The ROM, like most mainstream institutions, largely fails to acknowledge the ongoing colonial violence inherent to the Indian Act, pass system, and residential school system, said Thistle.
“Ultimately, their exhibits dehumanize us,” Thistle stated.
Kenneth Lister, assistant curator of anthropology at the museum and curatorial coordinator for the First Peoples exhibit, acknowledged that the museum has not yet made curatorial or archival changes based on the Truth and Reconciliation Commission’s recommendations.
While Lister said the museum does not hold any collections relating to residential schools, he suggested that the curators could collect objects with “Native advisers” and put together an exhibit about residential schools.
For Thistle, however, this is precisely the opposite of what the calls to action imply for institutions such as the ROM.
“How can institutions decolonize? First, they have to enter into real repatriation of their collections,” Thistle emphasized.
The ROM’s repatriation process begins when Indigenous communities submit formal written requests to the museum. “Relationships that come out of repatriation process last long into the future,” said Lister, but the process is complex and requires diligent consultation with communities.
But Thistle argued that because collections held at institutions such as the ROM were amassed in large part during “the age of salvaging anthropology” from the late 19th to the early 20th century, institutions have a responsibility to proactively approach communities about repatriation.
According to McCracken, museums and archives have a responsibility to educate visitors about the provenance of their collections.
“How did the ROM come to get all of that beadwork that it has, or all that historical material that was created in communities. What is the provenance of that material itself?” she asked.
To not explain “does a disservice to Indigenous communities as well as Canadians more broadly, who kind of deserve a more nuanced version of history that talks about ongoing relationships between settlers and Indigenous people in Canada.”
The warrior’s sword
For museum studies scholar Naomi Recollet, Anishinaabe-kwe from Wiikwemkoong unceded territory, increased community engagement with museum collections is crucial to the reconciliation process.
“Objects in museums are vessels or containers of memories, of my ancestors from a long time ago,” Recollet explained. Although museum collections are “disconnected or separated from the community, the memories are still there.”
Reconnecting with her community’s objects is “an emotional experience” that Recollet said is not generally afforded by the inaccessibility of most collections, but is central to the healing and reconciliation process.
Three years ago, her community’s chief realized that a sword belonging to one of their warriors from the War of 1812 was housed at the War Museum in Ottawa. British troops had awarded Mookomaanish with a silver-mounted sword for his bravery in the war. The sword was passed down through his family until the 1940s, when “the sword just vanished, and no one knows what happened to it,” Recollet explained.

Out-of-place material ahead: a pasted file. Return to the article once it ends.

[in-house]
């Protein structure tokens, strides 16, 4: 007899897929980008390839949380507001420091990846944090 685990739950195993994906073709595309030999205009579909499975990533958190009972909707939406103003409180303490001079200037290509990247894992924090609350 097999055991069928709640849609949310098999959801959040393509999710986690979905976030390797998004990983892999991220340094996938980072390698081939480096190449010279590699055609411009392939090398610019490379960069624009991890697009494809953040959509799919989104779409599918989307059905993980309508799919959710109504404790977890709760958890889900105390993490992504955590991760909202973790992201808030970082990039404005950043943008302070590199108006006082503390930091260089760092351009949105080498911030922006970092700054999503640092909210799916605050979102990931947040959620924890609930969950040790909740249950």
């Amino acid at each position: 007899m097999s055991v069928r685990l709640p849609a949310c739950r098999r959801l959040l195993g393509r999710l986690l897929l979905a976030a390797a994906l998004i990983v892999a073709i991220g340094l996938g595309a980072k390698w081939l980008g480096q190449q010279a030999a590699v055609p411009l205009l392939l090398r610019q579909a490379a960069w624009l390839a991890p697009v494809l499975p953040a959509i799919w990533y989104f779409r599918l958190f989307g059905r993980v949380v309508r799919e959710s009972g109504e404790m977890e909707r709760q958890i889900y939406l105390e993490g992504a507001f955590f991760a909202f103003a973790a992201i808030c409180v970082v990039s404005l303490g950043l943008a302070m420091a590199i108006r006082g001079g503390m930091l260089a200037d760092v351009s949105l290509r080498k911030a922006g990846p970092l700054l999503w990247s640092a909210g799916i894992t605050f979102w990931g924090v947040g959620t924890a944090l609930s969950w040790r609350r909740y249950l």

“The family thinks it was either taken from them or was sold, but in either case it ended up at the War Museum,” a familiar trajectory for many items of Indigenous historical significance, Recollet said.
In collaboration with the War Museum, Recollet and other community members arranged for Mookomaanish’s sword to visit their community for a single day in September 2012.
Two museum representatives participated in the events, and Mookomaanish’s sword was brought to the community’s three schools. At the end of the day, the community created a pop-up museum and organized a gathering to celebrate the sword and its role in their history.
“It was phenomenal, seeing all these kids get so involved with their history, the history of our community, and realizing how important our people are,” Recollet said.
Beyond superficial community engagement
Both Recollet and Thistle said that educational programming and community engagement with collections is vital to the reconciliation process for museums and archives, but that engagement needs to be spearheaded by Indigenous communities, “not academics,” as Thistle put it.
But Recollet noted that much of the community engagement organized by museums is superficial.
The ROM’s First Peoples exhibit was curated in collaboration with six “Native advisers,” which Recollet said is a step in the right direction, but a largely “tokenistic way of signalling that the ROM involves communities.”
Moving forward, museums that are serious about the reconciliation process need to hire Indigenous curators and give Indigenous communities control and ownership of their collections, both Recollet and Thistle argued.
But that is a long-term goal, according to Recollet, and will depend on more government funding for Indigenous children and cultural programming.
“When I was in high school attending these career sessions, it was always about nursing, about teaching, and policing. And I was like, ‘okay I don’t fit anywhere,’” she said.
Encouraging children from Indigenous communities to become curators will depend on the level of government commitment to the calls to action laid out by the Truth and Reconciliation Commission, which, Recollet argued, are fundamentally “interconnected.”
For the Trudeau government, that will require resource commitments to child welfare on reserves and the implementation of the United Nations Declaration on the Rights of Indigenous Peoples.
Recollet said that Canadian institutions have a “long, long” way to go, but she will continue to facilitate community engagement with collections and archives.
“I found my calling I think, with that sword.”